Easing industrial activity to moderate inflation

Updated: 2011-03-02 07:47

(HK Edition)

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Easing industrial activity to moderate inflation

Easing industrial production growth on the mainland is healthy and will help reduce inflationary pressure while still accommodating real GDP growth of more than 9.5 percent in the first quarter.

The growth of the manufacturing sector slowed in February as a result of the lunar new year holiday, the National Bureau of Statistics (NBS) said Tuesday while releasing the latest reading of the purchasing manager index (PMI) that it helps produce with the China Federation of Logistics and Purchasing.

The NBS manufacturing PMI posted an expected drop in February, falling to a six-month low of 52.2, from 52.9 in January. Historically, the NBS PMI exhibits a seasonal pattern and tends to show a month-on-month (MoM) moderation in January-February, associated with cold weather and the Chinese New Year holiday. This is usually followed by a MoM rebound in March-April. Therefore, a modest rebound is expected in the headline NBS PMI in March. The HSBC PMI released on the same day painted a similar picture, declining to 51.7 in February from about 54.5 in December-January.

January-February industrial production growth, which is expected to be released on March 11, is expected to slow, albeit moderately, from the 13.5 percent year-on-year (YoY) increase in December. Looking beyond the seasonal uncertainties, there has been a moderation in underlying momentum since last December from the accelerating pace seen in October-November due to aggressive policy tightening measures. It has featured three benchmark interest rate hikes, five reserve requirement ration (RRR) hikes (as well as differentiated RRR hikes to some 40 city commercial banks), intensive quota controls on bank lending, and intensified tightening in the property sector. As a result of these measures, businesses have been reporting very tight credit conditions, much higher borrowing costs, and surging input costs.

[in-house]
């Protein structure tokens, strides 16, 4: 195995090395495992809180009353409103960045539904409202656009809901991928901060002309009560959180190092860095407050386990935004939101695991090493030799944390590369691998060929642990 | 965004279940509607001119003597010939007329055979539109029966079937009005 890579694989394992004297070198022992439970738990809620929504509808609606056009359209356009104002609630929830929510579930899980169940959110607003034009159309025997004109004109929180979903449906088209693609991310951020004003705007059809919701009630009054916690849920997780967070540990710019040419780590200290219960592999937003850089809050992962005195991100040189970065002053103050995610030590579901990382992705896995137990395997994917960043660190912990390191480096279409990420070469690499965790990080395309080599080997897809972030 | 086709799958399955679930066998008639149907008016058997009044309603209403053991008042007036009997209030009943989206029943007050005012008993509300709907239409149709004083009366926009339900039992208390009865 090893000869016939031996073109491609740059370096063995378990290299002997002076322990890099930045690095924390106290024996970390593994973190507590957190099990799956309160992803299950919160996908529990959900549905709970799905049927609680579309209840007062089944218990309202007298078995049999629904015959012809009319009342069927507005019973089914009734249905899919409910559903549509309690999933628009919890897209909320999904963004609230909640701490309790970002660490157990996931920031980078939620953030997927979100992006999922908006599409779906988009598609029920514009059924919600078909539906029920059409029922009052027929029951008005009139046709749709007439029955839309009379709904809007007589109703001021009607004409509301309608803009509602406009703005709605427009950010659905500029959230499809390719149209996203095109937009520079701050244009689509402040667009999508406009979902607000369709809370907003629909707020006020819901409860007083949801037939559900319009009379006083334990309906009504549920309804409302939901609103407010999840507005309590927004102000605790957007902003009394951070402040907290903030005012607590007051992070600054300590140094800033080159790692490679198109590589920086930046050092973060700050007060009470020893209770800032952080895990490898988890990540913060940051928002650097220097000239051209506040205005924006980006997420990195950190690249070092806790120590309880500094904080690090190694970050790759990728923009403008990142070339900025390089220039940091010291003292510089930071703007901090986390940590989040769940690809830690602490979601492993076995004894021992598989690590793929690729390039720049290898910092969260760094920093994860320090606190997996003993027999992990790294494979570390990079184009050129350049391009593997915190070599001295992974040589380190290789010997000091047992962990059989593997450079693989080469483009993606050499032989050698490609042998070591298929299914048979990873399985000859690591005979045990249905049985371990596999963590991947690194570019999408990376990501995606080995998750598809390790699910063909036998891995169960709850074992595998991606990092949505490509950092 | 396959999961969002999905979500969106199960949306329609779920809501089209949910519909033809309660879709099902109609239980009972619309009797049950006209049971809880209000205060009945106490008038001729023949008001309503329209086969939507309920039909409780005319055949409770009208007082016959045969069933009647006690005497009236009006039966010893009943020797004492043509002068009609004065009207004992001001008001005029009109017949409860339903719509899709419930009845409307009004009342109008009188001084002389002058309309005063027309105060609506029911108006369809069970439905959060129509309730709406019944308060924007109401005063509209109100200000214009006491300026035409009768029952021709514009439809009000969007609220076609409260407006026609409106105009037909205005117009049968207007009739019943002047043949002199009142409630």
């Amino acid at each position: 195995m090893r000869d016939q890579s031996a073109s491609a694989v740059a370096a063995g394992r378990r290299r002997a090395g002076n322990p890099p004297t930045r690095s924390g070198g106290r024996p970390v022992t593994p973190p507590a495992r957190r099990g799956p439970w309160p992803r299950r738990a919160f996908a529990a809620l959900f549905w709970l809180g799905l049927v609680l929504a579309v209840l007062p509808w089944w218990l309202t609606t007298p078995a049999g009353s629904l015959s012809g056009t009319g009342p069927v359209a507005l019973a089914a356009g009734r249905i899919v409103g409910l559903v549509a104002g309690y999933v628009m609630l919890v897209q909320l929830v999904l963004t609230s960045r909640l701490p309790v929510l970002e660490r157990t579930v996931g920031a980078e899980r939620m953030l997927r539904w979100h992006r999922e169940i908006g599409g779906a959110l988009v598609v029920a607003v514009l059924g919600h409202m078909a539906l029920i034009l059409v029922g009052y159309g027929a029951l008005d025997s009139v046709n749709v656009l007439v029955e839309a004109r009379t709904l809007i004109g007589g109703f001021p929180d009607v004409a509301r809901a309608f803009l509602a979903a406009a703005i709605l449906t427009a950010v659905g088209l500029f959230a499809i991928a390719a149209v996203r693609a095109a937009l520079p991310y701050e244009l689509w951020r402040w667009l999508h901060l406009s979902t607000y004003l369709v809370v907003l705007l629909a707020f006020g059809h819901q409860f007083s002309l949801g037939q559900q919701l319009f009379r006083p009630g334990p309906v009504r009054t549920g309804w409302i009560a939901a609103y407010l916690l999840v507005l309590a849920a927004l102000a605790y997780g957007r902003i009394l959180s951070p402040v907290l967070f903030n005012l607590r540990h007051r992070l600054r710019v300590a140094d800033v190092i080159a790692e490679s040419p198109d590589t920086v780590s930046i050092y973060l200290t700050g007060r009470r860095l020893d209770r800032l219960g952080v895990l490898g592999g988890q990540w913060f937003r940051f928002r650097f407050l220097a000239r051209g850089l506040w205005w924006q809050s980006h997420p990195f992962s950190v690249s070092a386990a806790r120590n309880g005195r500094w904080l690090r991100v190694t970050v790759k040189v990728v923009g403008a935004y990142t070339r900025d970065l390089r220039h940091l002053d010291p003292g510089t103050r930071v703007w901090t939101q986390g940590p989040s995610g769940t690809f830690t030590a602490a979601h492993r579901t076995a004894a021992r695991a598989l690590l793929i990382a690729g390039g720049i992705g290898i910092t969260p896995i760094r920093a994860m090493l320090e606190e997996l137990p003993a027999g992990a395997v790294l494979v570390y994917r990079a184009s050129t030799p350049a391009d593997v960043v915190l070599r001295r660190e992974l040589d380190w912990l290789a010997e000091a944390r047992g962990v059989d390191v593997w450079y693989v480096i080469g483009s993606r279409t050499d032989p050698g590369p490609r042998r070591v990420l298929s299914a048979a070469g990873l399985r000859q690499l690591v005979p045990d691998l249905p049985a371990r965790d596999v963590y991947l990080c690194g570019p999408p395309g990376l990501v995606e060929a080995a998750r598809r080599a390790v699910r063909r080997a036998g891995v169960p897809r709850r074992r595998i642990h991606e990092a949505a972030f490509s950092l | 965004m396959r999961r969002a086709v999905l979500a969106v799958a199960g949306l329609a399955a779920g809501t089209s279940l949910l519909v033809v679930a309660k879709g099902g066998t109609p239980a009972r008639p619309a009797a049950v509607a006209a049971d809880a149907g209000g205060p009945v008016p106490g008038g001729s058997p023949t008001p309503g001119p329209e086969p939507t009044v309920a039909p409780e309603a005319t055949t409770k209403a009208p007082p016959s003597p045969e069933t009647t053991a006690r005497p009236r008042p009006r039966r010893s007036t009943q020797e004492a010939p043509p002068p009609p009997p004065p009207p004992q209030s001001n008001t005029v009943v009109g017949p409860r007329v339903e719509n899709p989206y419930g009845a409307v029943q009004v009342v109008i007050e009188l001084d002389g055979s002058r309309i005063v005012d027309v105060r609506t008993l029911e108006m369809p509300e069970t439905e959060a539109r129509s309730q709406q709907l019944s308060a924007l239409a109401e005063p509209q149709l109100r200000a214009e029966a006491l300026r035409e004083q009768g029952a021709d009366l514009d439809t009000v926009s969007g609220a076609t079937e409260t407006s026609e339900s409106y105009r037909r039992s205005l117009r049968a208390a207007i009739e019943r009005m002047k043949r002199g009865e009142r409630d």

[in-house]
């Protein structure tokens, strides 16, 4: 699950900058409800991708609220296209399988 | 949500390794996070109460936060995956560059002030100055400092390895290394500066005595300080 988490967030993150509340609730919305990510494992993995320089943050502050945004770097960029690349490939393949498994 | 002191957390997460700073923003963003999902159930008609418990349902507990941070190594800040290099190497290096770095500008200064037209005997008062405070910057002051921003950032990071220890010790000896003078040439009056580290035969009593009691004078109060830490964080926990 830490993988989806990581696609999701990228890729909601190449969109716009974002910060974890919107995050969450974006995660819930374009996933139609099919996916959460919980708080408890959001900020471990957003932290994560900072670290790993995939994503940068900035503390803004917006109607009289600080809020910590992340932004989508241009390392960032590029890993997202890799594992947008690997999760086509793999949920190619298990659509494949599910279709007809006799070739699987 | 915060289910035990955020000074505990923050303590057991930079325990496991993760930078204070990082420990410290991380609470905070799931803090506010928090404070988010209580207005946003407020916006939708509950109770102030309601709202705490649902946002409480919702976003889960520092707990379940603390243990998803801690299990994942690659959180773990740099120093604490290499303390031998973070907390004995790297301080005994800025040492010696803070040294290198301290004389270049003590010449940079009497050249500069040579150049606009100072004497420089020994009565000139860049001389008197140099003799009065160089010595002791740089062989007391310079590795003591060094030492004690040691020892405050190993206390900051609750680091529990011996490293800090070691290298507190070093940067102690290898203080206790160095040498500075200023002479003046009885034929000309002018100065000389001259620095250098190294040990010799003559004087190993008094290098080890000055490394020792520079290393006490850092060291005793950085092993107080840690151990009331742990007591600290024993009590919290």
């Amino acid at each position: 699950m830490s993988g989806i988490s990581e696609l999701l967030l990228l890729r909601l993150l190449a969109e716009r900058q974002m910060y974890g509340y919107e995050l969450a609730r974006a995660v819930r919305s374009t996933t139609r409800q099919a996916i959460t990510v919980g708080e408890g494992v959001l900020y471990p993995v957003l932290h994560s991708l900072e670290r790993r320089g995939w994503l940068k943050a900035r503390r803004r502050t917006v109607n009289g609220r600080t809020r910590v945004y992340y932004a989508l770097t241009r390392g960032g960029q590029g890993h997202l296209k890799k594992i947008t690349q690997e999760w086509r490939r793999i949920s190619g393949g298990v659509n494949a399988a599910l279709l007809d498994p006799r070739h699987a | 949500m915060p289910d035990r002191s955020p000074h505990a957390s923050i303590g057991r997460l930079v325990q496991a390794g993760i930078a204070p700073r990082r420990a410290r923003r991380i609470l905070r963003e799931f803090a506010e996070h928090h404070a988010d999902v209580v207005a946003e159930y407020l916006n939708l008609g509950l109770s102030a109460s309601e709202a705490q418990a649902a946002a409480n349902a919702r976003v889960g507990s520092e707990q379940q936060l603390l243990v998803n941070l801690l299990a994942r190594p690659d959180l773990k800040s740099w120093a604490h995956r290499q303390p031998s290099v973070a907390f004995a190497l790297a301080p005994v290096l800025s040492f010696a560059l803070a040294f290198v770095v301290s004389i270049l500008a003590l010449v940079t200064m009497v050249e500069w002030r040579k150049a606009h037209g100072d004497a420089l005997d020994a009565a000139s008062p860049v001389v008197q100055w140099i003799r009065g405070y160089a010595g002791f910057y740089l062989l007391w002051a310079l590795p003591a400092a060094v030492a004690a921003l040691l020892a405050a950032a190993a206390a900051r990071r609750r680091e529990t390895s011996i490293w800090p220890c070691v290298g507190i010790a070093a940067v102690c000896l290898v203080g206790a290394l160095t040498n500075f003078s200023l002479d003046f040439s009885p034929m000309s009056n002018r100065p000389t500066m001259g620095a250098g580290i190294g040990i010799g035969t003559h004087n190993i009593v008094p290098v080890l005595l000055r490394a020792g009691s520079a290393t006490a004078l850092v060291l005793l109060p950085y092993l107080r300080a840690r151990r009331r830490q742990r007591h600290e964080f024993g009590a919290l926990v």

The moderating pace of production activity in the first quarter of 2011 will be healthy and help ease inflationary pressure. But it should still give rise to real GDP growth of more than 9.5 percent YoY in the first quarter. The growth momentum was very strong in the fourth quarter of 2010 (9.8 percent YoY and 11.5 percent quarter-on-quarter), and the economy faced overheating risks adding to the inflation risks from the demand side as shown by the continued pickup in non-food price inflation. Some more interesting questions are: is the economy heading towards a trend slowdown? (I expect a softening quarter-on-quarter momentum during the first quarter to third quarter) To what extent will it slow, given the significant policy tightening, which is expected to remain in place in the first half, and which has changed business and the market's expectations from the third quarter of 2010?

Details of the PMI report showed a marked drop in the output index, to 53.8 from 55.3 in January and 57.5 in December. This is partly related to the Chinese New Year, as well as significant shortages of labor that were reported after the holidays in February (the employment index was steady at 49). The new orders index held up relatively well, slipping to 54.3 from 54.9 in January, and the imports component posted a strong pick-up to 53.9 from 53, suggesting continued robust domestic demand. As expected, the input costs index rose to 70.1 from 69.3, highlighting continued inflationary pressures.

The author is vice president and China economist at Barclays Capital Asia Ltd. The opinions expressed here are entirely her own.

(HK Edition 03/02/2011 page2)